You may have heard of toothpaste as an over-the-counter acne spot treatment, but this old-fashioned home remedy will actually do you a disservice.
Toothpaste on pimples has been medically reviewed and the research demonstrated that, at best, toothpaste has little to no impact. At worst, it can actually contribute to further breakouts. This is due to a number of ingredients that can dry out, irritate, and throw off the pH balance of your sensitive facial skin.
Although toothpaste has some properties that seem to potentially reduce acne, when you take a closer look it becomes clear that it was really just meant for cleaning teeth, and there are many better alternatives to clear up breakouts than putting toothpaste on a pimple.
Also read: How to choose the best acne treatment
Why Even Recommend Toothpaste for Acne?
Have you heard that toothpaste can cure acne? Maybe you have even tried it yourself in the past, albeit with little to no improvement. Before 2016, toothpaste could contain triclosan, an ingredient that is mildly effective against acne, but dangerous in the long term.
In the U.S., many products for personal care, including toothpaste, once contained triclosan. Triclosan is a strong anti-bacterial agent that has been medically reviewed to work well against many pathogens, including acne causing bacteria, called P. acnes.
However, triclosan was banned by the U.S. Food and Drug Administration (FDA) in 2016 due to medical data that demonstrated its potential harmfulness to humans in the long term. The antiseptic is a hormone modulator and it can encourage bacterial resistance, doing more harm than good.
If, after this, you’re still a fan of using toothpaste to dry out pimples, don’t get too comfortable. It still contains ingredients that can irritate the skin and cause pimples to increase.
Most toothpaste formulas include these ingredients:
sodium lauryl sulfate (SLS)
sodium hydrogen carbonate/bicarbonate of soda (baking soda).
Glycerin and Sorbitol
Glycerin and sorbitol are alcohol-based compounds, which means they may have a drying effect. This means that for people whose pimples are largely caused by excess oil, toothpaste can seem to help as a spot treatment.
However, their safety in chronic, long-term use has not been medically reviewed, and there are better ways to treat acne. The powerful combination of acne-fighting ingredients like salicylic acid and benzoyl peroxide in the Exposed Skincare regimen will be more effective and are combined with soothing herbal blends to avoid excessively drying out your skin.
Glycerin and sorbitol can cause real problems for sensitive or dry skin. One of the side effects of harsh, alcohol-based ingredients is irritation, which can lead to a bigger pimple problem.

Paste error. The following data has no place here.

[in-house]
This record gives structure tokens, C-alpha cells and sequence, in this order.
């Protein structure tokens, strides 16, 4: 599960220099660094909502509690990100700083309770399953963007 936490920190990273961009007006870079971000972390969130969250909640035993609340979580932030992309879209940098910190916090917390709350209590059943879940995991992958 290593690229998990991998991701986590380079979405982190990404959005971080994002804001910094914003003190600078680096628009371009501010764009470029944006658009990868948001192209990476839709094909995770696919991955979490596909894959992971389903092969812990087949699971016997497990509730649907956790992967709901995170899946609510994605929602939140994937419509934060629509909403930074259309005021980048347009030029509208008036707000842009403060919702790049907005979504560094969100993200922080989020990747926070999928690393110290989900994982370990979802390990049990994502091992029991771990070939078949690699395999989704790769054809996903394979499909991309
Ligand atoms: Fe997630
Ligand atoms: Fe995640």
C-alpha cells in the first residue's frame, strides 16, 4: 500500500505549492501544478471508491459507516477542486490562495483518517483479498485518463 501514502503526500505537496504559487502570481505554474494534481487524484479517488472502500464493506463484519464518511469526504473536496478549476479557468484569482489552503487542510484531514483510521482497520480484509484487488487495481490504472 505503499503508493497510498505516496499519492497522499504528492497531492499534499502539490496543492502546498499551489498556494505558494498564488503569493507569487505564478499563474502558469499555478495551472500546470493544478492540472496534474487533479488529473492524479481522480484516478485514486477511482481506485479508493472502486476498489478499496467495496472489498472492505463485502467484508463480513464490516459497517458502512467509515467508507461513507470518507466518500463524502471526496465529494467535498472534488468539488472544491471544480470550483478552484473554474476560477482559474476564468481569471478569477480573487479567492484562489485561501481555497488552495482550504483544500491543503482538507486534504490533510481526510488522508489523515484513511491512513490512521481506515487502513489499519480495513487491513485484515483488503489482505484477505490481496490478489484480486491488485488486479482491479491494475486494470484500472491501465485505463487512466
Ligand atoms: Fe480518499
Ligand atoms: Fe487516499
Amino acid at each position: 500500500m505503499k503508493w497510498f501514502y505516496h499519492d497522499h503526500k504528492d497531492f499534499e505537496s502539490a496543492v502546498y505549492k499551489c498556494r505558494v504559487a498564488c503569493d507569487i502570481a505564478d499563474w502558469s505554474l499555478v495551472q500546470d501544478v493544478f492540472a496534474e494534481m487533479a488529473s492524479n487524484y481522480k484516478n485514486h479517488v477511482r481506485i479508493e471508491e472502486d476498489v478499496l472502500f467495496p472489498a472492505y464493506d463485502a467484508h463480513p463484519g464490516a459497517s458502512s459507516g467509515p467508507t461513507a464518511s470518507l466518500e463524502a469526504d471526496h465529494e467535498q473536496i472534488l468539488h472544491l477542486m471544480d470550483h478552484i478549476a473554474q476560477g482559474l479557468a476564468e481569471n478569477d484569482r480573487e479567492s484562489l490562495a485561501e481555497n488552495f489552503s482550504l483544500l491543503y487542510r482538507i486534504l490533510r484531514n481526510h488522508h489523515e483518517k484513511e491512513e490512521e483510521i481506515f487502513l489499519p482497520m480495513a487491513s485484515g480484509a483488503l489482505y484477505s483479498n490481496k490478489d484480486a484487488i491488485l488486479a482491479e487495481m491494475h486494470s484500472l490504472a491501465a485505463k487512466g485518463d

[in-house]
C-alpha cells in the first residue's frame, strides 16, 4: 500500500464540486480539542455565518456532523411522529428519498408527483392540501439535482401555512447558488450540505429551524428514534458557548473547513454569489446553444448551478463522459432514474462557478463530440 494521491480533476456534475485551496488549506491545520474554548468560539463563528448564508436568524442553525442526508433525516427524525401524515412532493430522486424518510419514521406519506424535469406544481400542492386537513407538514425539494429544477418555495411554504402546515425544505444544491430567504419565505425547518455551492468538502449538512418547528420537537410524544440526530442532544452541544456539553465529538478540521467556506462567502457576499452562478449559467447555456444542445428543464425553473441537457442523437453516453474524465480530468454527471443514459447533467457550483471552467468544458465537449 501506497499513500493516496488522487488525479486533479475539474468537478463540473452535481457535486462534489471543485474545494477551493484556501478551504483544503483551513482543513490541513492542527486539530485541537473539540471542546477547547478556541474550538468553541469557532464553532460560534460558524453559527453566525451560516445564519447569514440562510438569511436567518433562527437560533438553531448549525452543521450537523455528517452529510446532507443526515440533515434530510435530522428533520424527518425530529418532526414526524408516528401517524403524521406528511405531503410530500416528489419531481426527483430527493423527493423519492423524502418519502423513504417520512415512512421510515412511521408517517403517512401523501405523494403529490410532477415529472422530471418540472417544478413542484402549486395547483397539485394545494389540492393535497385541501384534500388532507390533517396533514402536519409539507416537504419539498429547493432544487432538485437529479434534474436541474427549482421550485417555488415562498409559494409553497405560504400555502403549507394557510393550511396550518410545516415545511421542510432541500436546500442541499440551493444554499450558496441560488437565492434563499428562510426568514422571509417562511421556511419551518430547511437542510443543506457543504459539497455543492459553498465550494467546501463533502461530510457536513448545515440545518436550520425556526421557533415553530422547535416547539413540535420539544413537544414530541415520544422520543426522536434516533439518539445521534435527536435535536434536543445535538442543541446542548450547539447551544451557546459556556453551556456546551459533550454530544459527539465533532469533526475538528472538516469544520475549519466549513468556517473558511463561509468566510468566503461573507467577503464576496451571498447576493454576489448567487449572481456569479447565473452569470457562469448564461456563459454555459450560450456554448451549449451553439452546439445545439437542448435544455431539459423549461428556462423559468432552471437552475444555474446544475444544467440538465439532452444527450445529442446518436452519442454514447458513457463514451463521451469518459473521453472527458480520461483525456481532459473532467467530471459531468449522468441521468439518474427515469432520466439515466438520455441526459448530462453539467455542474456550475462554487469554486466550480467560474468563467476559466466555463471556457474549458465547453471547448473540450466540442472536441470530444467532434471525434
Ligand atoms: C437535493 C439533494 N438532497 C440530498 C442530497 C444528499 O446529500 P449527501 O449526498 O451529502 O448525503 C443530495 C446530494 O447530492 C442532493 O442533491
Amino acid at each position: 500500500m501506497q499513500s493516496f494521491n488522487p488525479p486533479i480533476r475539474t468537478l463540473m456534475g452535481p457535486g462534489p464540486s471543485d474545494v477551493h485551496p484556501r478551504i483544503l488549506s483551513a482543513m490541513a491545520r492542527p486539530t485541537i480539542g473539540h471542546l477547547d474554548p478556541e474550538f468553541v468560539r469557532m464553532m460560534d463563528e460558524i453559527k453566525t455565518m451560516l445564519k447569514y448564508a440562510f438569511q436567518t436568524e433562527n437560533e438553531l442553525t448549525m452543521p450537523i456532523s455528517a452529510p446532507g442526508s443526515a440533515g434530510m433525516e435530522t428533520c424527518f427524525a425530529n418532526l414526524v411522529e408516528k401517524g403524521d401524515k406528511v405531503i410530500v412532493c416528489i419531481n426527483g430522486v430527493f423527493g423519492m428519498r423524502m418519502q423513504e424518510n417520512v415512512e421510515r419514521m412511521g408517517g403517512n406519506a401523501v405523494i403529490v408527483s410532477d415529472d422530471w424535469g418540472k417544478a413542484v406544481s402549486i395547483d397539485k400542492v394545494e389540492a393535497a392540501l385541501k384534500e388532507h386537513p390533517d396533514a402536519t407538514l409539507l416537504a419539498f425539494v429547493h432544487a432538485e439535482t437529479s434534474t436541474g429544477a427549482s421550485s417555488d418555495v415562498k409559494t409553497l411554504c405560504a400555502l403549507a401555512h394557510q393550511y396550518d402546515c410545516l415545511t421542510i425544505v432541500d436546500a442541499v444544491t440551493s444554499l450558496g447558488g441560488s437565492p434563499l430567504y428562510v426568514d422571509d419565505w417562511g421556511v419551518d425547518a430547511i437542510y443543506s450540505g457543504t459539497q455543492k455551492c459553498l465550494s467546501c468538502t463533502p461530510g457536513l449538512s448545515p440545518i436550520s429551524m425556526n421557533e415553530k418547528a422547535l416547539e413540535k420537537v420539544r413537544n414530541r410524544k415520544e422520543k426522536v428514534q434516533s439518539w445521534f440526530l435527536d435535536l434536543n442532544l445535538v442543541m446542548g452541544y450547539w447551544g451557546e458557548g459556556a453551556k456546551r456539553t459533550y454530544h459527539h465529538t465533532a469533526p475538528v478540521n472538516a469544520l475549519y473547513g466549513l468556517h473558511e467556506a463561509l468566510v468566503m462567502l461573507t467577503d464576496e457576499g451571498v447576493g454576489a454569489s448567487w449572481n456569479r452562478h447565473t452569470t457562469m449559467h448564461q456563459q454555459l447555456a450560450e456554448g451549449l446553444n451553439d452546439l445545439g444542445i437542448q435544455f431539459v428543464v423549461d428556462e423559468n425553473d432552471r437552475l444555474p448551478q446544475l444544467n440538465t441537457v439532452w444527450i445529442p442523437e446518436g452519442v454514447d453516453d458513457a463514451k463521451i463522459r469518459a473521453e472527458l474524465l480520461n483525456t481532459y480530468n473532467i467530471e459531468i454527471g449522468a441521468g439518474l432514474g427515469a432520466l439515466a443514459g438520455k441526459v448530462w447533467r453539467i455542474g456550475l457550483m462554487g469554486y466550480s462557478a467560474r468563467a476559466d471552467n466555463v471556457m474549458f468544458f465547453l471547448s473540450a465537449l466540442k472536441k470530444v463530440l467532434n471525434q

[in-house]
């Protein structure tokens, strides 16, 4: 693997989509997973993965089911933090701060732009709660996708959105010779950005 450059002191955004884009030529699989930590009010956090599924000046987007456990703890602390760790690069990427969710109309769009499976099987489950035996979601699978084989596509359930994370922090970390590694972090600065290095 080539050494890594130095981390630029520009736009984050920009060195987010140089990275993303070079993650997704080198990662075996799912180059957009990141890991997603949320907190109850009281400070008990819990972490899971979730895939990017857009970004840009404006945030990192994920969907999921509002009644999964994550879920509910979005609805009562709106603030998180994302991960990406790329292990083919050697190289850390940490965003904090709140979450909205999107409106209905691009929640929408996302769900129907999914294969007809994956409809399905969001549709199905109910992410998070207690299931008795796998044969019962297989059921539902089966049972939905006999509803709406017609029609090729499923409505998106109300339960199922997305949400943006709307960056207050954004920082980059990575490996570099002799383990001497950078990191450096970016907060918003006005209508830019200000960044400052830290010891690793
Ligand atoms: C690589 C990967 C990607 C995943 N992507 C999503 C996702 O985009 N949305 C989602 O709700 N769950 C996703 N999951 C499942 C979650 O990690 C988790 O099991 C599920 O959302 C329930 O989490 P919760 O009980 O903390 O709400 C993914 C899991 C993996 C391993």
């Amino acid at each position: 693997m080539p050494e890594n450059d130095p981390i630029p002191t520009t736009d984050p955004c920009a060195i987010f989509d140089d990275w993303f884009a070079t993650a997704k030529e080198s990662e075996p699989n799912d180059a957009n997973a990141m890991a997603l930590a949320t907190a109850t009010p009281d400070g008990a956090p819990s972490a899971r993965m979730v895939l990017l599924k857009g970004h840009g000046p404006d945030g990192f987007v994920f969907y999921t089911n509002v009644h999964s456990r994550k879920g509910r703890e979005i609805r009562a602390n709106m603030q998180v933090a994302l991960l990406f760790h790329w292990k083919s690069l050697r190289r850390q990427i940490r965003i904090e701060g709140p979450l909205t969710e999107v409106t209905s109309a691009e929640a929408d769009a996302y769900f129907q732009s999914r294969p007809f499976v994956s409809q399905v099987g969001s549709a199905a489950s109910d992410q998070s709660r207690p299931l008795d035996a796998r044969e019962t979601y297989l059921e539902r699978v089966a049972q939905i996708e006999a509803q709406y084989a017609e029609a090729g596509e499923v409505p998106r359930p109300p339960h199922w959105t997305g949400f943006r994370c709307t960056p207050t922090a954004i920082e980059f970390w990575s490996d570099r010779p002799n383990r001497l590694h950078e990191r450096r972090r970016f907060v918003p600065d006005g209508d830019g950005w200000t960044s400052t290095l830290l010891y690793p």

Sodium Lauryl Sulfate (SLS)
SLS is a surfactant, which is a chemical that binds to something, then foams up in order to remove it. In toothpaste, SLS binds to plaque, then foams up to lift it from the teeth. It works well at keeping our teeth healthy, but even if you don’t actively use toothpaste for your acne, it can still cause breakouts around the mouth.
If you’ve noticed persistent acne near your mouth, even after your other pimples have cleared up, you may want to change your toothpaste. The foam often makes its way to the corners of the mouth during brushing, and if SLS stays in contact with your skin too long, it can start to cause irritation.
Some websites recommend using toothpaste for skin problems because it contains fluoride, which is known to kill bacteria. Since bacteria are one of the main causes of acne, this could make sense, but only if the bacteria in your mouth and the bacteria primarily associated with pimples were the same.
Fluoride has shown action against some microbes in the mouth, but there is no research to show it can reduce acne-causing bacteria.
The benzoyl peroxide found in many acne-fighting products, such as the Exposed Acne Treatment Serum, is a much more effective and well-proven ingredient to decrease P. acnes, the bacteria associated with acne. It can also be used as a spot treatment.
Bicarbonate of soda is another common toothpaste ingredient that can affect acne negatively. Don’t ever use it on its own on your skin; it almost definitely won’t work and can even be harmful to pimples.
On the pH scale, which measures how acidic or alkaline a substance is, bicarbonate of soda has a pH around 9, which is mildly alkaline, and the skin has a natural pH around 5, which is mildly acidic. The difference means that baking soda can throw off your skin's natural pH levels.
Typically, alkaline ingredients are not used in acne treatments at all, as ingredients like salicylic acid and tea tree oil, both acidic and found in Exposed products, are much more helpful.
How To Get Rid of Acne Without Toothpaste
Exposed Skin Care really takes care of your skin while fighting acne. We have carefully developed products that combine scientific and natural anti-inflammatory ingredients in order to give your skin everything it needs to fight acne.
Our Expanded Kit is a full acne treatment system that can kill bacteria, reduce oil, clear pores, remove dead skin cells, and moisturize all at the same time. Key acne-fighting ingredients like salicylic acid, tea tree oil, and benzoyl peroxide are combined with soothing ingredients like green tea extract and aloe vera for effective long-term treatment that is guaranteed to work–unlike toothpaste.